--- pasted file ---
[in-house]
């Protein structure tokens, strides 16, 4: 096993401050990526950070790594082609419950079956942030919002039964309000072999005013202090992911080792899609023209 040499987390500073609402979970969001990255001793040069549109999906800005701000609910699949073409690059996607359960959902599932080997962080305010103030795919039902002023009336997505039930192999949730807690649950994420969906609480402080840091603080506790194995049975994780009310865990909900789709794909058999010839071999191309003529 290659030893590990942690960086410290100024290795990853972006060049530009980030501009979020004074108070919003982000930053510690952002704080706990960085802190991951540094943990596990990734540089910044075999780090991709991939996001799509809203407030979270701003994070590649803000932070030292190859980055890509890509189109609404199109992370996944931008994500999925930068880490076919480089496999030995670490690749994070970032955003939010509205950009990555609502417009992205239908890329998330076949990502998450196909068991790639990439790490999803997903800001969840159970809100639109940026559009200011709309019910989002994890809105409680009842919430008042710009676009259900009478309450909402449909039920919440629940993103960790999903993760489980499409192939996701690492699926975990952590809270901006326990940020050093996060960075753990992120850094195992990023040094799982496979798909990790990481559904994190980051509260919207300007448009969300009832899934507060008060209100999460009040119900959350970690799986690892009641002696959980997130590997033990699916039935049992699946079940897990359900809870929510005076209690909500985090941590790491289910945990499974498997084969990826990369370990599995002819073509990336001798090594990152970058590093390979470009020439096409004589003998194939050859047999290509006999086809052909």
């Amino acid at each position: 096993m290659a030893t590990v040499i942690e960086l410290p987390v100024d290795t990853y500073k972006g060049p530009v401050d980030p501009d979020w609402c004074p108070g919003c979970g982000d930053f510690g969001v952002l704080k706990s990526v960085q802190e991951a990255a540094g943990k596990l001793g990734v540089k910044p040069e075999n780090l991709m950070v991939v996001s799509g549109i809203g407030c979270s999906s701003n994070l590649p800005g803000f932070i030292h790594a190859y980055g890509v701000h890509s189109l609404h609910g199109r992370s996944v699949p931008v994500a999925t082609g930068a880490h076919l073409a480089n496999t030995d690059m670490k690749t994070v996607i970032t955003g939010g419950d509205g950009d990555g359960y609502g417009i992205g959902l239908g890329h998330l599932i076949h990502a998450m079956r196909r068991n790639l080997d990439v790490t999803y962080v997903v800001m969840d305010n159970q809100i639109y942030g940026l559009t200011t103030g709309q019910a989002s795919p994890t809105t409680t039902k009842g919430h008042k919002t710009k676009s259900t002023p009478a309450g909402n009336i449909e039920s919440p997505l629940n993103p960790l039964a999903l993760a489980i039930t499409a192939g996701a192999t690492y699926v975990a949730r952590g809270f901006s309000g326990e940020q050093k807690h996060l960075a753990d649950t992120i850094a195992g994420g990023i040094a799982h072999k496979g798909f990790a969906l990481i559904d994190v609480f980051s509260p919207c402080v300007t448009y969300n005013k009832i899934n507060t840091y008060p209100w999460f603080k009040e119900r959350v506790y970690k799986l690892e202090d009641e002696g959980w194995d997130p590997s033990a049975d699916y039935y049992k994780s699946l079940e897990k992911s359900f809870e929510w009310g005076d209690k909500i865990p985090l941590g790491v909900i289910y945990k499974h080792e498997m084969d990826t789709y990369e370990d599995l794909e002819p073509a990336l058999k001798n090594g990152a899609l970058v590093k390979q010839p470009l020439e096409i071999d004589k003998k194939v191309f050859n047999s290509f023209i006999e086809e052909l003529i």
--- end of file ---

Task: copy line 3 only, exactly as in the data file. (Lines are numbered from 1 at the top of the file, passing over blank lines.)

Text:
């Amino acid at each position: 096993m290659a030893t590990v040499i942690e960086l410290p987390v100024d290795t990853y500073k972006g060049p530009v401050d980030p501009d979020w609402c004074p108070g919003c979970g982000d930053f510690g969001v952002l704080k706990s990526v960085q802190e991951a990255a540094g943990k596990l001793g990734v540089k910044p040069e075999n780090l991709m950070v991939v996001s799509g549109i809203g407030c979270s999906s701003n994070l590649p800005g803000f932070i030292h790594a190859y980055g890509v701000h890509s189109l609404h609910g199109r992370s996944v699949p931008v994500a999925t082609g930068a880490h076919l073409a480089n496999t030995d690059m670490k690749t994070v996607i970032t955003g939010g419950d509205g950009d990555g359960y609502g417009i992205g959902l239908g890329h998330l599932i076949h990502a998450m079956r196909r068991n790639l080997d990439v790490t999803y962080v997903v800001m969840d305010n159970q809100i639109y942030g940026l559009t200011t103030g709309q019910a989002s795919p994890t809105t409680t039902k009842g919430h008042k919002t710009k676009s259900t002023p009478a309450g909402n009336i449909e039920s919440p997505l629940n993103p960790l039964a999903l993760a489980i039930t499409a192939g996701a192999t690492y699926v975990a949730r952590g809270f901006s309000g326990e940020q050093k807690h996060l960075a753990d649950t992120i850094a195992g994420g990023i040094a799982h072999k496979g798909f990790a969906l990481i559904d994190v609480f980051s509260p919207c402080v300007t448009y969300n005013k009832i899934n507060t840091y008060p209100w999460f603080k009040e119900r959350v506790y970690k799986l690892e202090d009641e002696g959980w194995d997130p590997s033990a049975d699916y039935y049992k994780s699946l079940e897990k992911s359900f809870e929510w009310g005076d209690k909500i865990p985090l941590g790491v909900i289910y945990k499974h080792e498997m084969d990826t789709y990369e370990d599995l794909e002819p073509a990336l058999k001798n090594g990152a899609l970058v590093k390979q010839p470009l020439e096409i071999d004589k003998k194939v191309f050859n047999s290509f023209i006999e086809e052909l003529i």